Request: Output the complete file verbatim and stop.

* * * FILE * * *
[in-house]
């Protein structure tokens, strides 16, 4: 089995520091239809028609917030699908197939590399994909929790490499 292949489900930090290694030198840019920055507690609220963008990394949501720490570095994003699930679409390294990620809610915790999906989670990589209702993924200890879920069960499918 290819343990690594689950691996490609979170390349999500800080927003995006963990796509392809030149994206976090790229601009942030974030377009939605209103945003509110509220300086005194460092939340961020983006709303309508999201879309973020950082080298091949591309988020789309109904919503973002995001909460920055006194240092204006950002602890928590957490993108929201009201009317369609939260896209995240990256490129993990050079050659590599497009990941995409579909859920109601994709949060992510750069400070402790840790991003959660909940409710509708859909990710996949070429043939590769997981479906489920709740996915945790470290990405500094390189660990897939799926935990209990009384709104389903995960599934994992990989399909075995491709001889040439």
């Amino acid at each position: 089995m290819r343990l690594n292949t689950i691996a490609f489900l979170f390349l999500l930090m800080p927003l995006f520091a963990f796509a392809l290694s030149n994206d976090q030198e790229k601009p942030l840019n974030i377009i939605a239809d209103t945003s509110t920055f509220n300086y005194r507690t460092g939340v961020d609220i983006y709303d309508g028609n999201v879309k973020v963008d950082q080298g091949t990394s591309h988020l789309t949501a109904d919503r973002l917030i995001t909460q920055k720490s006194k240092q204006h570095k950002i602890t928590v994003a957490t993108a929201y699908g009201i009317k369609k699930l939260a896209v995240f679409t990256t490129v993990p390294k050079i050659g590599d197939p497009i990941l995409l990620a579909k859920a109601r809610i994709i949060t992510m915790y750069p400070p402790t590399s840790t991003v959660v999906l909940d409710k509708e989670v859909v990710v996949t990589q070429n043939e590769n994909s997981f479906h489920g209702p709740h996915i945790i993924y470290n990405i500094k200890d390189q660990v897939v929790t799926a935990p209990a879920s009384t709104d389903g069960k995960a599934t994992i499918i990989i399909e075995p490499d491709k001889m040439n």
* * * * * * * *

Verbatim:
[in-house]
């Protein structure tokens, strides 16, 4: 089995520091239809028609917030699908197939590399994909929790490499 292949489900930090290694030198840019920055507690609220963008990394949501720490570095994003699930679409390294990620809610915790999906989670990589209702993924200890879920069960499918 290819343990690594689950691996490609979170390349999500800080927003995006963990796509392809030149994206976090790229601009942030974030377009939605209103945003509110509220300086005194460092939340961020983006709303309508999201879309973020950082080298091949591309988020789309109904919503973002995001909460920055006194240092204006950002602890928590957490993108929201009201009317369609939260896209995240990256490129993990050079050659590599497009990941995409579909859920109601994709949060992510750069400070402790840790991003959660909940409710509708859909990710996949070429043939590769997981479906489920709740996915945790470290990405500094390189660990897939799926935990209990009384709104389903995960599934994992990989399909075995491709001889040439």
């Amino acid at each position: 089995m290819r343990l690594n292949t689950i691996a490609f489900l979170f390349l999500l930090m800080p927003l995006f520091a963990f796509a392809l290694s030149n994206d976090q030198e790229k601009p942030l840019n974030i377009i939605a239809d209103t945003s509110t920055f509220n300086y005194r507690t460092g939340v961020d609220i983006y709303d309508g028609n999201v879309k973020v963008d950082q080298g091949t990394s591309h988020l789309t949501a109904d919503r973002l917030i995001t909460q920055k720490s006194k240092q204006h570095k950002i602890t928590v994003a957490t993108a929201y699908g009201i009317k369609k699930l939260a896209v995240f679409t990256t490129v993990p390294k050079i050659g590599d197939p497009i990941l995409l990620a579909k859920a109601r809610i994709i949060t992510m915790y750069p400070p402790t590399s840790t991003v959660v999906l909940d409710k509708e989670v859909v990710v996949t990589q070429n043939e590769n994909s997981f479906h489920g209702p709740h996915i945790i993924y470290n990405i500094k200890d390189q660990v897939v929790t799926a935990p209990a879920s009384t709104d389903g069960k995960a599934t994992i499918i990989i399909e075995p490499d491709k001889m040439n």